Psst, attention please. We interrupt your State Fair corn dog consumption and hand-wringing over the Vikings offensive line to deliver a piece of news that somehow has been largely ignored: The Gophers football team opens its season Thursday night.
Where is the buzz and sense of anticipation for a new season? Gophers talk has been unusually quiet around town, lost in a sea of euphoria over the Vikings prospects at a Super Bowl run.
Outside of diehards, interest in Gophers football seems subdued. The school anticipates attendance in the low 40,000s for the opener against New Mexico State, a figure that includes more than 5,000 ticket giveaways to incoming freshmen. The inability of a Big Ten program to sell out a 50,000-seat stadium for a season opener is disheartening to those of us who love college football.
What makes college football the greatest sport on Earth are its unique traditions, the pageantry of Saturday afternoons on campus, intense rivalries, marching bands, cool stadiums, fun fight songs, wacky postgame call-in shows, the whole works.
The Gophers still are trying to create that deep emotional attachment in a crowded sports market that is coming down with Purple Fever.
How do they get there? Win. That’s the most simplistic answer. Winning solves a lot of problems.
Gophers fans don’t need a history lesson on the program’s lack of success. That horse has been kicked enough. But the effects of that history are still being felt, along with Norwood Teague’s disastrous attempt at a money grab. The former AD couldn’t have read the room any worse with his scholarship seating plan back in 2014. It’s a tossup as to which turned off fans more: the collapse vs. Michigan in 2003 or Teague’s tone-deaf price hike on tickets.
In firing Tracy Claeys and then hiring P.J. Fleck, Gophers athletic director Mark Coyle said he wanted to “shake the tree.” Coyle needs a lot of victories to fall out of that tree in order to lure back long-time loyalists who bolted in protest of scholarship seating.
That process will require time and patience. Fleck has upgraded his talent in recruiting, but the roster is bloated with young players and that’s always an uneasy road.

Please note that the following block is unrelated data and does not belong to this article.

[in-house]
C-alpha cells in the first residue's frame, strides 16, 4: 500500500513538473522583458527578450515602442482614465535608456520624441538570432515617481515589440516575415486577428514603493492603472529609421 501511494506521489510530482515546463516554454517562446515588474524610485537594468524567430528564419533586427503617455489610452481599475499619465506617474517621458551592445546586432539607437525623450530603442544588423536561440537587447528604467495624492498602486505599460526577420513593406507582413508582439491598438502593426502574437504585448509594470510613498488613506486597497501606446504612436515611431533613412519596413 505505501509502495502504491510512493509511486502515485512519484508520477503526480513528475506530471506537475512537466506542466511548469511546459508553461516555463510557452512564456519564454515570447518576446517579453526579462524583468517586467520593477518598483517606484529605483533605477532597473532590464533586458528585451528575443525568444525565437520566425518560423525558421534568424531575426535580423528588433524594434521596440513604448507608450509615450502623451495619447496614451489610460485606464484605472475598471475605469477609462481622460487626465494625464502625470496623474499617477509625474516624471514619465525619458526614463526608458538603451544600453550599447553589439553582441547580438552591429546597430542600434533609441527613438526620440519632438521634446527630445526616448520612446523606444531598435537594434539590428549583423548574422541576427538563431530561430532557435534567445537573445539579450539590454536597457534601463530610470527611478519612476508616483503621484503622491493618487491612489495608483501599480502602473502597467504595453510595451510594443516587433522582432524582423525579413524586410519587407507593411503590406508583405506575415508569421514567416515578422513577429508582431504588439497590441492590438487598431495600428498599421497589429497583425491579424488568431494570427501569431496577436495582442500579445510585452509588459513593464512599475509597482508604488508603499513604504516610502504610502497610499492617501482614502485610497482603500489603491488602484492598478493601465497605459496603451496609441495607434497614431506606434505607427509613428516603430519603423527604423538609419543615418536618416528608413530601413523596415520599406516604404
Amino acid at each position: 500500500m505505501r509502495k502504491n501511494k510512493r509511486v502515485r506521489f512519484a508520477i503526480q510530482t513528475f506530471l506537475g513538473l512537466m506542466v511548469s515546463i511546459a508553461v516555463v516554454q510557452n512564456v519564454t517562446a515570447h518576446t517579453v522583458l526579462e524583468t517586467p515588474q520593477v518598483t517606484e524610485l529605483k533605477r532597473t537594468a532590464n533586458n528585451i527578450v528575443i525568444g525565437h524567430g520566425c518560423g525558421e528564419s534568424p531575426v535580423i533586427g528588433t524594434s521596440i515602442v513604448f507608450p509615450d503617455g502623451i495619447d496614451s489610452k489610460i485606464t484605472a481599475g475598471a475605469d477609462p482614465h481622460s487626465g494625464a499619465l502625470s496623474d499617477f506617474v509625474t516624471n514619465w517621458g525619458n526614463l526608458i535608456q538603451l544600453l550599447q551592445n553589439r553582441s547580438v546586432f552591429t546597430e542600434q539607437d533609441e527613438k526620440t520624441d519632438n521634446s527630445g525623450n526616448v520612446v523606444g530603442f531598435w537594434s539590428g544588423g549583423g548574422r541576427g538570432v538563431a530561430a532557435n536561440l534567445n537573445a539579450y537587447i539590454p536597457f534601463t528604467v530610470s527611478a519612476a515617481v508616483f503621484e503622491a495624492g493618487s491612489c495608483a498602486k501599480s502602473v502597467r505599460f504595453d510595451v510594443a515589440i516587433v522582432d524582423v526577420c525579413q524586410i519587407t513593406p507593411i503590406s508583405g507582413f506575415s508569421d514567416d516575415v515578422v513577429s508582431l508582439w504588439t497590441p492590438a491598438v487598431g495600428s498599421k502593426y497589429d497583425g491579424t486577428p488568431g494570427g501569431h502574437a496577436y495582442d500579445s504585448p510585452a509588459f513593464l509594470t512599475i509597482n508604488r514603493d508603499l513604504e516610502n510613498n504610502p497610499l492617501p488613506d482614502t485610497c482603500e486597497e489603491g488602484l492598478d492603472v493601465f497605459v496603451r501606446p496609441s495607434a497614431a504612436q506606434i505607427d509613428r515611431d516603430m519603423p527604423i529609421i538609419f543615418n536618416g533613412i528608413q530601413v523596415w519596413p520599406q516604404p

Freshmen comprise 53 percent of the roster, which is the highest number in college football. Underclassmen make up 70 percent of the team. The Gophers are the only program nationally that has nothing but freshmen at quarterback. Five freshmen are listed as starters on the depth chart, including true freshman walk-on quarterback Zack Annexstad.
The Gophers are younger than ducklings, which makes it virtually impossible to lay out grand expectations right now. Fleck has mentioned his team’s youth roughly one million times, and we get the point. Being that young in a Power Five conference is never ideal, but this was Fleck’s plan from Day 1.
So what should observers expect? And how should we judge this season? Wins and losses remain the ultimate barometer, of course, but there’s more to it than that.
How does Annexstad develop and can he prove that he’s a long-term answer at quarterback? Can freshmen who look talented on paper transfer that to games? Will the team be more competitive against the Big Ten’s best? And will more people say at the end of the season, “Yeah, this thing is headed in the right direction”?
The final two games last season left a bad taste and likely contributed to muffled anticipation for this season. The Gophers weren’t remotely competitive in losing to Northwestern and Wisconsin by a combined score of 70-0, the first time since 1950 that the Gophers were shut out in back-to-back games.
The roster underwent a significant overhaul with an influx of youngsters who bring more upside and will fill important roles right away. Venerable fifth-year tailback Rodney Smith must feel like a grandpa when he looks around the locker room.
Fleck called his debut season Year Zero, but that’s merely semantics. Year 2 starts Thursday with a bunch of fresh faces and intriguing unknowns. Count me among those interested to see how this all looks.
Chip Scoggins • firstname.lastname@example.org